Once Again, Constructive Possession Is Tough to Prove
How many drug possession cases in Orlando arise out of “constructive possession” situations? A lot. As I’ve stated many times, constructive possession cases are tough to prove. This is especially true when the drug possession arises out of a home search. Such was the case in Bennett v. State, 46 So.3d 1181 (Fla. 2nd DCA 2010). Corey Bennett was convicted of trafficking in cocaine, possession of marijuana, and possession of drug paraphernalia, all based on circumstantial evidence that he was in constructive possession of the contraband found in a home in which he occasionally stays.
It all started with Bennett being wanted on felony charges, although no arrest warrant had been issued. A Tampa police officer received a tip that Bennett could be found at a certain home address. This residence was comprised of a main house in the front, and a second dwelling, a cottage, in the rear. Bennett’s grandmother and other family members lived in the main residence, but the State presented no evidence to show who lived in the rear building, which was a small, one-bedroom studio with a living room, kitchen, and bath.
As the officer made his way to this residence, the tipster reported that Bennett had run to the rear cottage, so when the officer arrived, he proceeded to the cottage and knocked on the door. Receiving no response, he looked through a window into the bedroom and spotted Bennett peeking out from the adjoining bathroom. The officer ordered Bennett to come out, but he refused, so the officer came thru the window and arrested Bennett. In the living room and bedroom, the officer saw trafficking amounts of cocaine, and cannabis, out in plain view. No drugs were found on Bennett’s person.
Bennett was not shown to have physically possessed the drugs, they were on a table in the living room. When this happens, it becomes necessary for the state to prove Bennett had constructive possession of the cocaine and marijuana. At the risk of sounding like a broken record, let’s review what it takes to prove constructive possession, so as to remind you of how difficult it is to prove constructive drug possession.
Basically, the State must show beyond a reasonable doubt that the defendant knew of the presence of the contraband and that he had the ability to exercise dominion and control over it. (“Constructive possession exists where the accused does not have physical possession of the contraband but knows of its presence on or about the premises and can maintain dominion and control over it.”) (citing Brown v. State, 428 So.2d 250, 252 (Fla.1983)).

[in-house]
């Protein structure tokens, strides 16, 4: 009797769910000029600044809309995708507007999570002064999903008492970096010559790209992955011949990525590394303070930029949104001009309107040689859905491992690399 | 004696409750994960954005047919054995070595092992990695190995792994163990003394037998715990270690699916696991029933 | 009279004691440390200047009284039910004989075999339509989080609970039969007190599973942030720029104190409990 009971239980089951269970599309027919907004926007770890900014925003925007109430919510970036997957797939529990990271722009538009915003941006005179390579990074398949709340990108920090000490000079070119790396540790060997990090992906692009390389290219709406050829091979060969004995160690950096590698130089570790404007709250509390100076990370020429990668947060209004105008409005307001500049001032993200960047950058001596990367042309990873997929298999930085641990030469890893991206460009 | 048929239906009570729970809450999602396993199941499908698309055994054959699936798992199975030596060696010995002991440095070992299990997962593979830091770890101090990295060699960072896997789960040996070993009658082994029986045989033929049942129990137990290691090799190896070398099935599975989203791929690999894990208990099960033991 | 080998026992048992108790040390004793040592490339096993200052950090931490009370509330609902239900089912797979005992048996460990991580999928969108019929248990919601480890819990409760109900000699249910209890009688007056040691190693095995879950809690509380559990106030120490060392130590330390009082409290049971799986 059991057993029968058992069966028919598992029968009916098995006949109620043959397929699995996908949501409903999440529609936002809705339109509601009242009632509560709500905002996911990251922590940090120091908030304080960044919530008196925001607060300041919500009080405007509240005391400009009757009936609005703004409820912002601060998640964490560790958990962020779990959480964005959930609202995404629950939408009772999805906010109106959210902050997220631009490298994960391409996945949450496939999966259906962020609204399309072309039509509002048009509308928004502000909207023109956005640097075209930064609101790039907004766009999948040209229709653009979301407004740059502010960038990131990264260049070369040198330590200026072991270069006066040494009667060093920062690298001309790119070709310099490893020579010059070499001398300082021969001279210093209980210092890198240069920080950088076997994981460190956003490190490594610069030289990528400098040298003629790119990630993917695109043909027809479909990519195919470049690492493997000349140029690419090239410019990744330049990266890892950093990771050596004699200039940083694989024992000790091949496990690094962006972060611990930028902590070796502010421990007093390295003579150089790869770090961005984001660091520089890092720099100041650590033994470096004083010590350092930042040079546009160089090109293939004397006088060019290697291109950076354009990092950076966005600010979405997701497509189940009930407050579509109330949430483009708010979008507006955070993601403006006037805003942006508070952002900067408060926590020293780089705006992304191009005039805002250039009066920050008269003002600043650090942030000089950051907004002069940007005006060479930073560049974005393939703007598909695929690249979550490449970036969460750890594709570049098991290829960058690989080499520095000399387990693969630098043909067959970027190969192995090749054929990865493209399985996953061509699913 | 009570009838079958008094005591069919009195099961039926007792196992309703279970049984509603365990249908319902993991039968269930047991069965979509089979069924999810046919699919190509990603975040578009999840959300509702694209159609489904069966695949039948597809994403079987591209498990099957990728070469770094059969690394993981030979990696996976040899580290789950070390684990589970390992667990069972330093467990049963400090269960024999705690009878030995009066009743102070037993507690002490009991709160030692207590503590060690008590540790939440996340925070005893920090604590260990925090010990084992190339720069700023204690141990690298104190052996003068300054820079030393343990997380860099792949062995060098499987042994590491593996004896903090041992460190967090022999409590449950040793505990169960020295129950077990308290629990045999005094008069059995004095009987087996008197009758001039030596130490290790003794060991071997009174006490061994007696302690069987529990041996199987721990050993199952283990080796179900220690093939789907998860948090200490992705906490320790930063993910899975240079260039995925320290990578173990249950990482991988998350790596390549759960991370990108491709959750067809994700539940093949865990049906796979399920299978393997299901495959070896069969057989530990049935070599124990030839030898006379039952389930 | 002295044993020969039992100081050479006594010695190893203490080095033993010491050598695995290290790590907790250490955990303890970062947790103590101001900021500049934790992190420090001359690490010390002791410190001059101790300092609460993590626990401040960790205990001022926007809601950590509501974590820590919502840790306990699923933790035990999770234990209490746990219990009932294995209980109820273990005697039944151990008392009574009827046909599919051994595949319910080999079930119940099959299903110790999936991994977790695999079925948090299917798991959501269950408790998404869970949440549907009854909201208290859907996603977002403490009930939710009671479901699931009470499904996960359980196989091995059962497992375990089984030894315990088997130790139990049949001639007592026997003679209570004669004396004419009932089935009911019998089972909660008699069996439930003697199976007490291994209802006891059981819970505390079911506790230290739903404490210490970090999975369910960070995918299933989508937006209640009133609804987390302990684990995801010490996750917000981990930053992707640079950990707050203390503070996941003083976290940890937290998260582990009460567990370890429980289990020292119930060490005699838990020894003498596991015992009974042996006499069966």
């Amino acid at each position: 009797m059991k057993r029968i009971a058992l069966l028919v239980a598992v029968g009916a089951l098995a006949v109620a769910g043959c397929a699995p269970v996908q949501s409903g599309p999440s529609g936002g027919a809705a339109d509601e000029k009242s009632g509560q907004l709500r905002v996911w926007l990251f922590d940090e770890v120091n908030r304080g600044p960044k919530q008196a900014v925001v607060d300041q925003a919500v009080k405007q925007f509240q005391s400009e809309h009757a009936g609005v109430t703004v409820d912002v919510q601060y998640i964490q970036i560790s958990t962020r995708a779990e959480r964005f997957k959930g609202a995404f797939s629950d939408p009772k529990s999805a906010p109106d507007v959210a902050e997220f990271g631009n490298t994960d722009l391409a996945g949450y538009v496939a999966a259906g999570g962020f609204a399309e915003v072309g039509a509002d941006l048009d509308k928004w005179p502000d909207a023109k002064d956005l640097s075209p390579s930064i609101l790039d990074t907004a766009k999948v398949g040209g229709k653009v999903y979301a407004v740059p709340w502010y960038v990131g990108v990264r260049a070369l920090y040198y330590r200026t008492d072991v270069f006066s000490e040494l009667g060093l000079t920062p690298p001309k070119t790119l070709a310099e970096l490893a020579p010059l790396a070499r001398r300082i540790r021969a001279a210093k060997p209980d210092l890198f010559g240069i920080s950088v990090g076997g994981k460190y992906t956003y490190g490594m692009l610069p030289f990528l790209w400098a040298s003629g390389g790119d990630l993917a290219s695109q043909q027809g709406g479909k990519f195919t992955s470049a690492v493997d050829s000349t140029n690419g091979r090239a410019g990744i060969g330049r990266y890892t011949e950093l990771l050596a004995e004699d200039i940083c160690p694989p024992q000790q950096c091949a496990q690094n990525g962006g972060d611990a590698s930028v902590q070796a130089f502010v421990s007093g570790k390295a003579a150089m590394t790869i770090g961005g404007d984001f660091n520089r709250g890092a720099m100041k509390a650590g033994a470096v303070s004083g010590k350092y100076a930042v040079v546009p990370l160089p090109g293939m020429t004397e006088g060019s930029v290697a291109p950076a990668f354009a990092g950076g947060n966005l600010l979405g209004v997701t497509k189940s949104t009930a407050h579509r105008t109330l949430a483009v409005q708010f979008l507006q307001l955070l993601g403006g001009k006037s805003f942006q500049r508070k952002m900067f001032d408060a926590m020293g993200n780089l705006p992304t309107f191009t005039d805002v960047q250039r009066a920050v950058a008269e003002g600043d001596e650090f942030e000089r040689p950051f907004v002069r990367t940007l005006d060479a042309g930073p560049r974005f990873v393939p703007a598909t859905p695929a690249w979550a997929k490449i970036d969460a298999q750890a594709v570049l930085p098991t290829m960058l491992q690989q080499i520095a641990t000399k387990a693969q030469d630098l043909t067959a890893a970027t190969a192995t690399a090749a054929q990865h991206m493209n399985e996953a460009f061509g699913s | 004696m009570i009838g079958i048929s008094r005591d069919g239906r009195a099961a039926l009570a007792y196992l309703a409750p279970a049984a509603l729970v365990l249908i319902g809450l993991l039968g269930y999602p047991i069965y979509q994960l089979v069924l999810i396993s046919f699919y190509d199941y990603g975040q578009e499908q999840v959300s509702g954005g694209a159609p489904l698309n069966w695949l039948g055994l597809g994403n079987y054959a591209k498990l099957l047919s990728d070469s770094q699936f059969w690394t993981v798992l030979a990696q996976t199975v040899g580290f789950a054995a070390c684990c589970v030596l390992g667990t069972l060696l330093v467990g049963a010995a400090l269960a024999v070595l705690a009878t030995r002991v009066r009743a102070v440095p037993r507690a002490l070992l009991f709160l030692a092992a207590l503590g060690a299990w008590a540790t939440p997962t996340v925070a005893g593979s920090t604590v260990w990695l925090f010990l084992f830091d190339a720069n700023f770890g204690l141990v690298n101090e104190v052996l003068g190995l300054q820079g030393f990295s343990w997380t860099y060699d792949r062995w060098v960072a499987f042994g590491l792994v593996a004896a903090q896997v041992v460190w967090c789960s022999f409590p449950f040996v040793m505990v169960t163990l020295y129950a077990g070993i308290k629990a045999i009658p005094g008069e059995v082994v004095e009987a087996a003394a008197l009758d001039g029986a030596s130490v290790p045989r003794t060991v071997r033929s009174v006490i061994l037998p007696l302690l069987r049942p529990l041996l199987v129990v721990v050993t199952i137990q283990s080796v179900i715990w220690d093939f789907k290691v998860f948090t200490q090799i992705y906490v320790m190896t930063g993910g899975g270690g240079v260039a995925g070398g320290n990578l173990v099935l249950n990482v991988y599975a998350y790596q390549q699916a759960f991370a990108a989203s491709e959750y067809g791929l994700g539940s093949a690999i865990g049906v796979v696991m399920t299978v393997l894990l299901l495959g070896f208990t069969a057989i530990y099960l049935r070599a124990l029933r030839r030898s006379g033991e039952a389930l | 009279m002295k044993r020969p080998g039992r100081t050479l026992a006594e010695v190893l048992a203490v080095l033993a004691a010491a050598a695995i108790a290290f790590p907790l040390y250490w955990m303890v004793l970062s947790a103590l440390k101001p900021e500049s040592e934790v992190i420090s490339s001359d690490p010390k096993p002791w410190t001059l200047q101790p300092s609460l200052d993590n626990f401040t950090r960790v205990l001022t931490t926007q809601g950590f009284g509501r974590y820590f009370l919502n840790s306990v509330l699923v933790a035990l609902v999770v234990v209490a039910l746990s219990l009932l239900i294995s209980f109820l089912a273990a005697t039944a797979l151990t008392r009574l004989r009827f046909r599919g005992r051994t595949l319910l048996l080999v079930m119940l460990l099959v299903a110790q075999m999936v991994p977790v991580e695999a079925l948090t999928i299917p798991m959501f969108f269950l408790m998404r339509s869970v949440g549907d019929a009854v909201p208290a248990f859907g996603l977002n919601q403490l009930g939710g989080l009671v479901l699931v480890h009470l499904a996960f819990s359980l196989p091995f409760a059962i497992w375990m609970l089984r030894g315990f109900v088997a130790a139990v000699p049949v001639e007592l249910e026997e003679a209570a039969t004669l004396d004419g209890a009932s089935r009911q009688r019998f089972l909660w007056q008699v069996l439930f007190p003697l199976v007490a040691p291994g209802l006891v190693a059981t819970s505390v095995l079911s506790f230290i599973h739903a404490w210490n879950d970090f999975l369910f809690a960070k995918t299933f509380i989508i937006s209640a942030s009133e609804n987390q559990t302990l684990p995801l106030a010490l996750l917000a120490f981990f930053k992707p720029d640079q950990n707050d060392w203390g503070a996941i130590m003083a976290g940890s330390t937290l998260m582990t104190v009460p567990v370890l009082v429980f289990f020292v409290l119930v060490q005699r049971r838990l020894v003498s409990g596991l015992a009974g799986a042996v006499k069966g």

Often (as was the case here), the problem with proving constructive possession is the “dominion and control” element. It’s true that the jury could reasonably conclude that Bennett knew about the cocaine and cannabis in the living room because it was in plain view. But this is why constructive possession is sooooo hard to prove–drugs in plain view are not sufficient to prove dominion and control. To satisfy this element, the surrounding circumstances must support the inference of ” ‘a conscious and substantial possession by the accused, as distinguished from a mere involuntary or superficial possession.’ ” Jackson, 995 So.2d at 539 (quoting Reynolds v. State, 92 Fla. 1038, 111 So. 285, 286). Mere proximity to contraband is not enough. Isaac v. State, 730 So.2d 757, 758 (Fla. 2d DCA 1999). Therefore, the fact that cocaine and marijuana was in Bennett’s plain view does not support an inference he had control over it unless the he had control over the premises. Sundin, 27 So.3d at 676-77 (rejecting any inference of control over glass pipe in plain view when evidence showed that defendant was only visitor to hotel room and not occupant of room).
The appeals court overturned Bennett’s convictions for trafficking and possession, in part because the evidence failed to show that Bennett had control over the premises. There was no evidence to prove that the cottage was Bennett’s residence, and Bennett’s statement to the arresting officer that he sometimes stayed at the cottage was not enough. At most, the evidence proved that Bennett was a visitor.
 Because Bennett’s dominion and control of the contraband could not be inferred from his control of the premises, nor from the location of the drugs in plain view, the State was obliged to prove this element by independent evidence. See Sundin, 27 So.3d at 677; see also J.S.M. v. State, 944 So.2d 1143 (Fla. 2d DCA 2006). So, what kind of independent evidence would prove dominion and control? The court provided a few examples, such as incriminating statements, eyewitness testimony , or scientific evidence like fingerprints, linking him to the drugs.